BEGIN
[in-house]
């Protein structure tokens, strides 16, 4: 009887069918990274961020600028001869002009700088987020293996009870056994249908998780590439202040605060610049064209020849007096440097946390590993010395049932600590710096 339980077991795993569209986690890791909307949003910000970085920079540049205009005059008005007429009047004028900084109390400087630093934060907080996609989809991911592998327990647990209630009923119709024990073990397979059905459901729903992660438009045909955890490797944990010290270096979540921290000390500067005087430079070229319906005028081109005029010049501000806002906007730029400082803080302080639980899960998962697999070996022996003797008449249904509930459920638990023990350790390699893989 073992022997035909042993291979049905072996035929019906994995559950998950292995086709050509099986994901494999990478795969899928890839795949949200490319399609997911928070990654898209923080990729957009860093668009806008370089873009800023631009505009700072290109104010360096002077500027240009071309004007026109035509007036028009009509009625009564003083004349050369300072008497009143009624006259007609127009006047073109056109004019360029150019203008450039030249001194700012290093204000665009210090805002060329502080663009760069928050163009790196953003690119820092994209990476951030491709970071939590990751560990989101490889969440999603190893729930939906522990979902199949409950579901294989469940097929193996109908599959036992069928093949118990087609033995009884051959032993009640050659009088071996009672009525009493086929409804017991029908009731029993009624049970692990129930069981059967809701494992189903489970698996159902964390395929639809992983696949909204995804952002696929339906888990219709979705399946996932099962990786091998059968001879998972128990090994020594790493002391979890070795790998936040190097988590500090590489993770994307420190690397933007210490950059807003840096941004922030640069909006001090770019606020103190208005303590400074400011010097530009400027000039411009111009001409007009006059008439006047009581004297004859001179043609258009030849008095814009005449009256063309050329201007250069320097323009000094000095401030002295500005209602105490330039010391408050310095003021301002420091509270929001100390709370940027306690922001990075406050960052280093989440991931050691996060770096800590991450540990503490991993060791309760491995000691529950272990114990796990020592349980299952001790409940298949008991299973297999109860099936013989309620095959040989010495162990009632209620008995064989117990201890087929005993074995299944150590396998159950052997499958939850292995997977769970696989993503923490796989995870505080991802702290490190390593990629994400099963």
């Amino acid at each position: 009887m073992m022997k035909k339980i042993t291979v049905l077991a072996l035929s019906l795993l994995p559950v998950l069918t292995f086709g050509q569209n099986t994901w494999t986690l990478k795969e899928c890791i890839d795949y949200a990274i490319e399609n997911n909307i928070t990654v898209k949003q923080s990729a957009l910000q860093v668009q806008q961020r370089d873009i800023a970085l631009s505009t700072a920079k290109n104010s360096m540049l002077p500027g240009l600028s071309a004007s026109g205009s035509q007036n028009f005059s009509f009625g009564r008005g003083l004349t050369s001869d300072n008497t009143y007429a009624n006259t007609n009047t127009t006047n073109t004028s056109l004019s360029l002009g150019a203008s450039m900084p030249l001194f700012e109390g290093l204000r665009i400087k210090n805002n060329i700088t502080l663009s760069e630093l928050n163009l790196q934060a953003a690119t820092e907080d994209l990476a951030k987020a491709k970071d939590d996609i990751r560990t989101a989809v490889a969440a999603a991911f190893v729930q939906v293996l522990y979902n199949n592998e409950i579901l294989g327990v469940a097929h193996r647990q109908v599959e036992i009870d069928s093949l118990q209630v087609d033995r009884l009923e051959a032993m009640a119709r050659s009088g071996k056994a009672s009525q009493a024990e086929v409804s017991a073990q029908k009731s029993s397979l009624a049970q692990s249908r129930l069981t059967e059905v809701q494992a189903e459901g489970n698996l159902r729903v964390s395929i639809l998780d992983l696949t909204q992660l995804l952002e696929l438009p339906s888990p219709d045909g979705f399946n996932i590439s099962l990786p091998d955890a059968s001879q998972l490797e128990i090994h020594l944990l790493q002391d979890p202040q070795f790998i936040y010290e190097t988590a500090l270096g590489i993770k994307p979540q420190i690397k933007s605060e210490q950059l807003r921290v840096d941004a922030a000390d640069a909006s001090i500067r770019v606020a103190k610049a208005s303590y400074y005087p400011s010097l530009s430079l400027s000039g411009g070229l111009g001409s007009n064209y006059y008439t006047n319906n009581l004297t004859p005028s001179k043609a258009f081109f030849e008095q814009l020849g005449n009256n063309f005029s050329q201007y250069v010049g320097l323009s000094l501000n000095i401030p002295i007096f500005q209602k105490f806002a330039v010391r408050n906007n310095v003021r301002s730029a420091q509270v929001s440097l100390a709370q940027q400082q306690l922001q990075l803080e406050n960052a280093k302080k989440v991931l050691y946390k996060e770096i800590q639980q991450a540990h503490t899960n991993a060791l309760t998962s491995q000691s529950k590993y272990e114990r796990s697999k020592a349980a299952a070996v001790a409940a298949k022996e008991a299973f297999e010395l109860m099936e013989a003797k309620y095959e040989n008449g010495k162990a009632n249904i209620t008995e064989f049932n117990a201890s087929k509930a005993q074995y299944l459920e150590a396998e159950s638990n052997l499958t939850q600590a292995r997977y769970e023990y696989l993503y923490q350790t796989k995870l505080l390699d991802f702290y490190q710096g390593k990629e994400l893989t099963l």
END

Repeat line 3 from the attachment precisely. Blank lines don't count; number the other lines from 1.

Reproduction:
């Amino acid at each position: 009887m073992m022997k035909k339980i042993t291979v049905l077991a072996l035929s019906l795993l994995p559950v998950l069918t292995f086709g050509q569209n099986t994901w494999t986690l990478k795969e899928c890791i890839d795949y949200a990274i490319e399609n997911n909307i928070t990654v898209k949003q923080s990729a957009l910000q860093v668009q806008q961020r370089d873009i800023a970085l631009s505009t700072a920079k290109n104010s360096m540049l002077p500027g240009l600028s071309a004007s026109g205009s035509q007036n028009f005059s009509f009625g009564r008005g003083l004349t050369s001869d300072n008497t009143y007429a009624n006259t007609n009047t127009t006047n073109t004028s056109l004019s360029l002009g150019a203008s450039m900084p030249l001194f700012e109390g290093l204000r665009i400087k210090n805002n060329i700088t502080l663009s760069e630093l928050n163009l790196q934060a953003a690119t820092e907080d994209l990476a951030k987020a491709k970071d939590d996609i990751r560990t989101a989809v490889a969440a999603a991911f190893v729930q939906v293996l522990y979902n199949n592998e409950i579901l294989g327990v469940a097929h193996r647990q109908v599959e036992i009870d069928s093949l118990q209630v087609d033995r009884l009923e051959a032993m009640a119709r050659s009088g071996k056994a009672s009525q009493a024990e086929v409804s017991a073990q029908k009731s029993s397979l009624a049970q692990s249908r129930l069981t059967e059905v809701q494992a189903e459901g489970n698996l159902r729903v964390s395929i639809l998780d992983l696949t909204q992660l995804l952002e696929l438009p339906s888990p219709d045909g979705f399946n996932i590439s099962l990786p091998d955890a059968s001879q998972l490797e128990i090994h020594l944990l790493q002391d979890p202040q070795f790998i936040y010290e190097t988590a500090l270096g590489i993770k994307p979540q420190i690397k933007s605060e210490q950059l807003r921290v840096d941004a922030a000390d640069a909006s001090i500067r770019v606020a103190k610049a208005s303590y400074y005087p400011s010097l530009s430079l400027s000039g411009g070229l111009g001409s007009n064209y006059y008439t006047n319906n009581l004297t004859p005028s001179k043609a258009f081109f030849e008095q814009l020849g005449n009256n063309f005029s050329q201007y250069v010049g320097l323009s000094l501000n000095i401030p002295i007096f500005q209602k105490f806002a330039v010391r408050n906007n310095v003021r301002s730029a420091q509270v929001s440097l100390a709370q940027q400082q306690l922001q990075l803080e406050n960052a280093k302080k989440v991931l050691y946390k996060e770096i800590q639980q991450a540990h503490t899960n991993a060791l309760t998962s491995q000691s529950k590993y272990e114990r796990s697999k020592a349980a299952a070996v001790a409940a298949k022996e008991a299973f297999e010395l109860m099936e013989a003797k309620y095959e040989n008449g010495k162990a009632n249904i209620t008995e064989f049932n117990a201890s087929k509930a005993q074995y299944l459920e150590a396998e159950s638990n052997l499958t939850q600590a292995r997977y769970e023990y696989l993503y923490q350790t796989k995870l505080l390699d991802f702290y490190q710096g390593k990629e994400l893989t099963l």